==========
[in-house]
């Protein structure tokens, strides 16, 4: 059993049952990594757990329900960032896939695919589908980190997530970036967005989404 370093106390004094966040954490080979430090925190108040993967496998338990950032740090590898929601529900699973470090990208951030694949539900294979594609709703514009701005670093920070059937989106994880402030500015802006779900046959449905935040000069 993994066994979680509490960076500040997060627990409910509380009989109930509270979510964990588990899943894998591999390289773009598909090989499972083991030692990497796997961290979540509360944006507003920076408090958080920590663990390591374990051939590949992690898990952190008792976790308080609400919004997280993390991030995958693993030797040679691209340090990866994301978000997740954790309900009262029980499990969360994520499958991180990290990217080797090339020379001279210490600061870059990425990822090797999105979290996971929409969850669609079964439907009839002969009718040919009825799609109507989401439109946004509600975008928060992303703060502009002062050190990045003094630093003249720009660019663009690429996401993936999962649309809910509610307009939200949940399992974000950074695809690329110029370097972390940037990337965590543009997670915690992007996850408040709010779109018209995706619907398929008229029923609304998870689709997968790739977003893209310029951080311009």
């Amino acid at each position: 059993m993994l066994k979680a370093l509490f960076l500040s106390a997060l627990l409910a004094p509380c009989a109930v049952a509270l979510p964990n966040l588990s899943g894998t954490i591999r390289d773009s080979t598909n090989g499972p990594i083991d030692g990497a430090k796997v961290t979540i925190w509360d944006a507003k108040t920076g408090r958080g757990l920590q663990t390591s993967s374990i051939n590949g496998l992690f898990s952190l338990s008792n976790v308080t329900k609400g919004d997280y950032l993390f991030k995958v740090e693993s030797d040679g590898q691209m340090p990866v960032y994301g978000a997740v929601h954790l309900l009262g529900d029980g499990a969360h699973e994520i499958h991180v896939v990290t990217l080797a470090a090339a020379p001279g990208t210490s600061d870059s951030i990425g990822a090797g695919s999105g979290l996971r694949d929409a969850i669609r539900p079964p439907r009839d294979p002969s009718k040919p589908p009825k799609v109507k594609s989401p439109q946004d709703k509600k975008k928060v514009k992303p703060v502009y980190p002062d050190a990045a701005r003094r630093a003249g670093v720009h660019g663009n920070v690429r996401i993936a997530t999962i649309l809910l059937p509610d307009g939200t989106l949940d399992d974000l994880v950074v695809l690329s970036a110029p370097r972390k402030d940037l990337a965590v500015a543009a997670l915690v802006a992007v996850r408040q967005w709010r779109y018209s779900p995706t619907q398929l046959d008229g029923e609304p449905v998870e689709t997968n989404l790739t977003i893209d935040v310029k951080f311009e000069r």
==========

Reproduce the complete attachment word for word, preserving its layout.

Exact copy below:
[in-house]
């Protein structure tokens, strides 16, 4: 059993049952990594757990329900960032896939695919589908980190997530970036967005989404 370093106390004094966040954490080979430090925190108040993967496998338990950032740090590898929601529900699973470090990208951030694949539900294979594609709703514009701005670093920070059937989106994880402030500015802006779900046959449905935040000069 993994066994979680509490960076500040997060627990409910509380009989109930509270979510964990588990899943894998591999390289773009598909090989499972083991030692990497796997961290979540509360944006507003920076408090958080920590663990390591374990051939590949992690898990952190008792976790308080609400919004997280993390991030995958693993030797040679691209340090990866994301978000997740954790309900009262029980499990969360994520499958991180990290990217080797090339020379001279210490600061870059990425990822090797999105979290996971929409969850669609079964439907009839002969009718040919009825799609109507989401439109946004509600975008928060992303703060502009002062050190990045003094630093003249720009660019663009690429996401993936999962649309809910509610307009939200949940399992974000950074695809690329110029370097972390940037990337965590543009997670915690992007996850408040709010779109018209995706619907398929008229029923609304998870689709997968790739977003893209310029951080311009």
């Amino acid at each position: 059993m993994l066994k979680a370093l509490f960076l500040s106390a997060l627990l409910a004094p509380c009989a109930v049952a509270l979510p964990n966040l588990s899943g894998t954490i591999r390289d773009s080979t598909n090989g499972p990594i083991d030692g990497a430090k796997v961290t979540i925190w509360d944006a507003k108040t920076g408090r958080g757990l920590q663990t390591s993967s374990i051939n590949g496998l992690f898990s952190l338990s008792n976790v308080t329900k609400g919004d997280y950032l993390f991030k995958v740090e693993s030797d040679g590898q691209m340090p990866v960032y994301g978000a997740v929601h954790l309900l009262g529900d029980g499990a969360h699973e994520i499958h991180v896939v990290t990217l080797a470090a090339a020379p001279g990208t210490s600061d870059s951030i990425g990822a090797g695919s999105g979290l996971r694949d929409a969850i669609r539900p079964p439907r009839d294979p002969s009718k040919p589908p009825k799609v109507k594609s989401p439109q946004d709703k509600k975008k928060v514009k992303p703060v502009y980190p002062d050190a990045a701005r003094r630093a003249g670093v720009h660019g663009n920070v690429r996401i993936a997530t999962i649309l809910l059937p509610d307009g939200t989106l949940d399992d974000l994880v950074v695809l690329s970036a110029p370097r972390k402030d940037l990337a965590v500015a543009a997670l915690v802006a992007v996850r408040q967005w709010r779109y018209s779900p995706t619907q398929l046959d008229g029923e609304p449905v998870e689709t997968n989404l790739t977003i893209d935040v310029k951080f311009e000069r």